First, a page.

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Afghanistan’s fall shows the West can’t save Nigeria if it unravels

  Afghanistan’s fall shows the West can’t save Nigeria if it unravels   AUGUST 26TH, 2021 | EASTERN PILOT By Olu Fasan JUST a day afte...


Afghanistan’s fall shows the West can’t save Nigeria if it unravels



By Olu Fasan

JUST a day after the collapse of the Afghanistan government, hitherto propped up by the United States and its allies, President Muhammadu Buhari wrote an article in the Financial Times pleading with the West to help fight militancy in Africa.

In the article, titled: “Africa needs more than US military aid to defeat terror” (Financial Times, August 16, 2021), President Buhari literally accused the West of neglecting Africa, saying: “Despite rising attacks across Africa, international assistance has not followed in step”.

He added: “As Africans, we face our day of reckoning just as some sense the West is losing its will for the fight”. In Buhari’s view: “Africa’s fight against terror is the world’s fight”.

But really? What first struck me about the article was its incongruence with reality. Think about it. The United States has just signalled to the world that it cares deeply about the financial and human costs of its foreign interventions and, as such, has ended its 20-year military presence in Afghanistan. Yet, President Buhari was asking Americans to turn their attention to Africa, which, he said,”is the new frontier of global militancy”.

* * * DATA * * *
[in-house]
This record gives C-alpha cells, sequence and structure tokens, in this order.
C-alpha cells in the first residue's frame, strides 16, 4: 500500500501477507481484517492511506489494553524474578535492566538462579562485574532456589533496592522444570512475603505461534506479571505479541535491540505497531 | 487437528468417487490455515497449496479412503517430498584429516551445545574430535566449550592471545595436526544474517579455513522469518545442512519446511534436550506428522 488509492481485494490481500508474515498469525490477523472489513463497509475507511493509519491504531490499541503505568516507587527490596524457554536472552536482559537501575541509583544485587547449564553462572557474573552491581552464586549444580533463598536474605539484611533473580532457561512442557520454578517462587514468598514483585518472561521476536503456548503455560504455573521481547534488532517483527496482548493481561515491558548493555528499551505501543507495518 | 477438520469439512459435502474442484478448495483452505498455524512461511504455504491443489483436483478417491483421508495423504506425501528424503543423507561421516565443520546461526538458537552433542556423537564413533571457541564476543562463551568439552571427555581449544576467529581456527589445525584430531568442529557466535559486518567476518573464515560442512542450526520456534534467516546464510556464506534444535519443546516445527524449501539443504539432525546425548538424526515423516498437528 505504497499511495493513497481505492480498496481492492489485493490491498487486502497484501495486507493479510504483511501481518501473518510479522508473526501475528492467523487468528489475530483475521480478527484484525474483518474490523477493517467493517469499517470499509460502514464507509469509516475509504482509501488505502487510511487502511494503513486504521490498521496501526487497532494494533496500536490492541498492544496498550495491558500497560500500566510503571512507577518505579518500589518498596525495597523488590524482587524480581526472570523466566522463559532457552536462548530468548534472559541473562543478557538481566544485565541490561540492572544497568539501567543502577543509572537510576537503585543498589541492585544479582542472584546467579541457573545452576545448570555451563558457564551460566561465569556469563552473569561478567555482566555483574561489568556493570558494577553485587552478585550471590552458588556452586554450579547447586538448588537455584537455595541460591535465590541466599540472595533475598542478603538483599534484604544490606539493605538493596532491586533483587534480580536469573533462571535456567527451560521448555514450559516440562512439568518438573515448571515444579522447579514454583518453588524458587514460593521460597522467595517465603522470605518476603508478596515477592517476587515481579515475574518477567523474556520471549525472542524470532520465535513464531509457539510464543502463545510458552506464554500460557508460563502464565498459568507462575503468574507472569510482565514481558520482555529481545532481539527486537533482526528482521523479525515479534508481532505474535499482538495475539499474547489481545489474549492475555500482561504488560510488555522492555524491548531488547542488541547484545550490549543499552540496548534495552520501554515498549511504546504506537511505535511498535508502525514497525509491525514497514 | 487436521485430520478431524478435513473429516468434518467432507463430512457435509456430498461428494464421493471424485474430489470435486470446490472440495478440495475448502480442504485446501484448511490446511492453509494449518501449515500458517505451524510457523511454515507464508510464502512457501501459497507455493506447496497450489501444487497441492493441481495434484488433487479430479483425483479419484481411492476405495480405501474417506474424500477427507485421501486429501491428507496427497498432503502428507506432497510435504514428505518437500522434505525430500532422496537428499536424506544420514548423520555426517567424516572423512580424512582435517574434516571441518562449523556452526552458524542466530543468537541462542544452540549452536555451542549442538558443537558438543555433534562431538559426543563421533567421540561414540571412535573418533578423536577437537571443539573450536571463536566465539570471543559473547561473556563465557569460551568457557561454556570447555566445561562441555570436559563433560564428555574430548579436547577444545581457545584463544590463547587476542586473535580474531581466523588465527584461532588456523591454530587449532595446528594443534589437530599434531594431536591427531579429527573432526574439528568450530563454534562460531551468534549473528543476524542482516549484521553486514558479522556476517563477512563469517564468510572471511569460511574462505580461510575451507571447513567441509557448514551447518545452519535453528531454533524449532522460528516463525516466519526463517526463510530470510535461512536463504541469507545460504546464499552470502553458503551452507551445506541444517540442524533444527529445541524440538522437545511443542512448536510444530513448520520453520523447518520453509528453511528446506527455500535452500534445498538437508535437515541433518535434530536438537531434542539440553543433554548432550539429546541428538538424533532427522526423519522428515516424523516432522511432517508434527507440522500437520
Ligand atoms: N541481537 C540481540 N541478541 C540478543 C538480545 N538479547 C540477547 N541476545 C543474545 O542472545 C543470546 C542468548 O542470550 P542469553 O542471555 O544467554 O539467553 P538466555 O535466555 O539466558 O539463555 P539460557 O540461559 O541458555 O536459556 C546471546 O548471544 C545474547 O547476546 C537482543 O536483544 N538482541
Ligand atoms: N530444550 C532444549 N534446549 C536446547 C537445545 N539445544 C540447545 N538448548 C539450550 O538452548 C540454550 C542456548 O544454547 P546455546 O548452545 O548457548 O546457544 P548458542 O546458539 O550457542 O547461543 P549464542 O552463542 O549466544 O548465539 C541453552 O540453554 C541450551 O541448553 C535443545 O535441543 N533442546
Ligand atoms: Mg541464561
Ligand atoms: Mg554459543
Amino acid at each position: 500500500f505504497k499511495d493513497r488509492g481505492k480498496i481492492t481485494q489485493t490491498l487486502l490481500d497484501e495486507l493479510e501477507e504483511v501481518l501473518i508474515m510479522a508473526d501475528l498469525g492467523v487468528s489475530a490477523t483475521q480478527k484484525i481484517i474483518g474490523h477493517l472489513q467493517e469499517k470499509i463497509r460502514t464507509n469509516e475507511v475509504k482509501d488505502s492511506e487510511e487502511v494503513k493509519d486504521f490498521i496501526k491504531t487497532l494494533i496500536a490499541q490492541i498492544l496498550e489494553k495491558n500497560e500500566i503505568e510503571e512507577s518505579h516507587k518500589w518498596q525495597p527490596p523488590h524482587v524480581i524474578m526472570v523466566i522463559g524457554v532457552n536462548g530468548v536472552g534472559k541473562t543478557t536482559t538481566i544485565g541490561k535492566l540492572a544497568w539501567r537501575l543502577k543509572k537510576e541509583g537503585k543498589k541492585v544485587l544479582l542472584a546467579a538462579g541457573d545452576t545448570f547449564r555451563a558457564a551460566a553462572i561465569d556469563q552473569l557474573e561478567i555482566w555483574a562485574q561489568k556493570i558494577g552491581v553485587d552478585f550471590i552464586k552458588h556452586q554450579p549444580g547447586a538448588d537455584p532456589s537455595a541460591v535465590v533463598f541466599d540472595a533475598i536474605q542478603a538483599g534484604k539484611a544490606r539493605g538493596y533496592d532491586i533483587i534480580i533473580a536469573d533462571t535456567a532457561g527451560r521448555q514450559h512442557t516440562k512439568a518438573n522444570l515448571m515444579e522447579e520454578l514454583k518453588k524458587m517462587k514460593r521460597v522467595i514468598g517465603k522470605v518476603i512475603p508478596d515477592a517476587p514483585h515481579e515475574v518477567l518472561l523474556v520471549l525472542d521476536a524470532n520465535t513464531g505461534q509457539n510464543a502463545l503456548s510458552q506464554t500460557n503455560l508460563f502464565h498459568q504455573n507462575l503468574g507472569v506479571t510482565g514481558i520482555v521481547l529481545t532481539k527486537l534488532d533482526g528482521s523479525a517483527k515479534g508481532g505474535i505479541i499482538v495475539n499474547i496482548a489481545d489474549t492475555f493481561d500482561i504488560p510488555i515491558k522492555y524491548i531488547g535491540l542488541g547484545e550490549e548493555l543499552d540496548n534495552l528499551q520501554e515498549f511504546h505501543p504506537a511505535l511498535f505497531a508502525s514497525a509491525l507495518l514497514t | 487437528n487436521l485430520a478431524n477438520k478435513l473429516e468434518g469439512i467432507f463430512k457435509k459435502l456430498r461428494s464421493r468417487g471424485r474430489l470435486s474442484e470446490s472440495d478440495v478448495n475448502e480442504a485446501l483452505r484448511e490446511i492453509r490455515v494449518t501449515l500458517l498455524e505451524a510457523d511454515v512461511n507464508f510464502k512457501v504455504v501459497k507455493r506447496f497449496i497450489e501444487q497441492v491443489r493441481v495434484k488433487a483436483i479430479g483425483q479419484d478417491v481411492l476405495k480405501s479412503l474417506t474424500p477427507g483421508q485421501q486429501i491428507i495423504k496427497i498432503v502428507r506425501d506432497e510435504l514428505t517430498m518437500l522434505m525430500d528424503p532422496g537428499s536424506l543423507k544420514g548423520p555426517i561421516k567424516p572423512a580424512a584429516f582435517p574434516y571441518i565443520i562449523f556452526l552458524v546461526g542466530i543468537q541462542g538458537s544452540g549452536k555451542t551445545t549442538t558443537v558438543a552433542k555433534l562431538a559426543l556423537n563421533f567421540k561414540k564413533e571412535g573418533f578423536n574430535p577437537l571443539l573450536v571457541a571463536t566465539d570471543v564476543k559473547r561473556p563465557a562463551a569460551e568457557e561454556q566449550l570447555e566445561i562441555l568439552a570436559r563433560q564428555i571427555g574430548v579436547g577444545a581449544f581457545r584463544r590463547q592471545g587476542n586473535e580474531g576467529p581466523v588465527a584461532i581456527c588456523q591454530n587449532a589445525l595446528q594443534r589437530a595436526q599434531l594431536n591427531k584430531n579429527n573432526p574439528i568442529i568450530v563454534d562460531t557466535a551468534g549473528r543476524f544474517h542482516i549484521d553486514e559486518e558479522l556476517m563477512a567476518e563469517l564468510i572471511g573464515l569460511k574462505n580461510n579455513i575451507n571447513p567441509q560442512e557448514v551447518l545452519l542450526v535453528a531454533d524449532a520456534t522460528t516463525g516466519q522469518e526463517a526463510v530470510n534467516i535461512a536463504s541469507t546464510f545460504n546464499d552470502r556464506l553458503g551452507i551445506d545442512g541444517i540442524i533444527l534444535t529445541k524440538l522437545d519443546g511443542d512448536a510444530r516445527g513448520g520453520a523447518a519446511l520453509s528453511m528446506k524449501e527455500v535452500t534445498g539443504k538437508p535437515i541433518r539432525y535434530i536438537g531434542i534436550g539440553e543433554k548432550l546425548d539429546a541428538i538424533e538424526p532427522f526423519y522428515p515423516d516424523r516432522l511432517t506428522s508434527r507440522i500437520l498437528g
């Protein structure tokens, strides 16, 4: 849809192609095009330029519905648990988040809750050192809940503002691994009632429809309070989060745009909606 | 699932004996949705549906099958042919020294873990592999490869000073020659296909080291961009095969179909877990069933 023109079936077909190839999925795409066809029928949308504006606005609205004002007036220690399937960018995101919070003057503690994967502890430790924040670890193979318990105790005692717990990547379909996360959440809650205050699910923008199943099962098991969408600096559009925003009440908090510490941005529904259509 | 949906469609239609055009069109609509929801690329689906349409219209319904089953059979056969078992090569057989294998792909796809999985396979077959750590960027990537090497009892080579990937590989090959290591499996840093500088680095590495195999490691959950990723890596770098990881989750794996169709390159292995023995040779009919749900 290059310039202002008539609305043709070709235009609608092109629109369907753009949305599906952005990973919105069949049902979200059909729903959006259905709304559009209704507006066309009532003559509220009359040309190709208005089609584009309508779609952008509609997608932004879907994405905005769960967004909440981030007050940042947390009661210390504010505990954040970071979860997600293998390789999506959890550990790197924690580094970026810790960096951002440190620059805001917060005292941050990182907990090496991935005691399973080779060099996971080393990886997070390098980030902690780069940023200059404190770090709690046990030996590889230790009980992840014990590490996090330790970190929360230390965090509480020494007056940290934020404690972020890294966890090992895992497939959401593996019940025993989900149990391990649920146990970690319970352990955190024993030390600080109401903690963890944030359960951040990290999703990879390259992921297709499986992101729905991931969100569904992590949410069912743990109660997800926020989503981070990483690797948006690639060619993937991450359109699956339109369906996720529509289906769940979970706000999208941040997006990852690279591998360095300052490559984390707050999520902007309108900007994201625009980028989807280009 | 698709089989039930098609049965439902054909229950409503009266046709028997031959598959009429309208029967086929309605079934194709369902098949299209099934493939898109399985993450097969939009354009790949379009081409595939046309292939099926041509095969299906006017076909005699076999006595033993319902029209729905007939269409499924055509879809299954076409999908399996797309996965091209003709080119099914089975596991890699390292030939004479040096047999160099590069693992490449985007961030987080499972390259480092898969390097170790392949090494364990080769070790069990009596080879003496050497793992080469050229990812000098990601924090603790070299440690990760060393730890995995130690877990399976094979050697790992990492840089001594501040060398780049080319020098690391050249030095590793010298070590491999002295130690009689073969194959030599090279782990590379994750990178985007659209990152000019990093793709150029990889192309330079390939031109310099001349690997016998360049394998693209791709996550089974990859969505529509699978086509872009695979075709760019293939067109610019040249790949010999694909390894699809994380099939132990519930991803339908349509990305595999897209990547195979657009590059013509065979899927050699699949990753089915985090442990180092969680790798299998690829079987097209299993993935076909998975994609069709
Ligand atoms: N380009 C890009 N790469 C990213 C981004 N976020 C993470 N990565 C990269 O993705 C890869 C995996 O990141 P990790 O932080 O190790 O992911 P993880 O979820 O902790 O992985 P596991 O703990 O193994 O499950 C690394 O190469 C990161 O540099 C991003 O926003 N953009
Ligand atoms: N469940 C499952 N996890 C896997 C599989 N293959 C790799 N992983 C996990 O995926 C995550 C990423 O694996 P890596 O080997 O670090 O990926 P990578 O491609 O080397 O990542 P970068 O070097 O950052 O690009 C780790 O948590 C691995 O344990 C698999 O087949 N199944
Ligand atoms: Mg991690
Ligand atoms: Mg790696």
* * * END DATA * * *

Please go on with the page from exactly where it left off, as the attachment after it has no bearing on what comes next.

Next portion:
Surely, one must wonder: if after 20 years of colossal military and financial commitments, America and its allies couldn’t turn around Afghanistan, a relatively small country, with pockets of opportunistic terror groups, how would they help Africa, a large continent that, according to Buhari, is the epicentre of terror?

Well, that question leads to another thing that also struck me about the article: its utter failure to say what Africa will do to help itself. President Buhari said nothing about how African countries will build a functioning state, run a thriving economy and create internal cohesion – all of which are endogenous factors and preconditions for a secure, stable and prosperous nation, a bulwark against entrenched militancy!

This was why Joe Biden, the US president, appeared frustrated about Afghanistan: it lacked the will to succeed. As he puts it: “We spent over a trillion dollars. We trained and equipped an Afghan military force of some 300,000 strong.

We gave them every chance to determine their own future, what we could not provide was the will to fight for that future”. In the end, despite the training and investment of 20 years, once the US withdrew its troops and air support, the Afghan army and government fell to the Taliban within days.

Yet, President Buhari wanted the world to believe that the West’s military support and investment in infrastructure would make Africa secure and stable. Of course, that’s totally misleading. The truth is, as long as a country lacks a functioning state, as long as its political and military elite are corrupt, as long as it lacks national cohesion and as long as its governance is over-centralised and tension-prone, no amount of external support can help it to succeed. Nation-building can’t be done by outsiders; it must, ultimately, be done by the leaders and people of each country.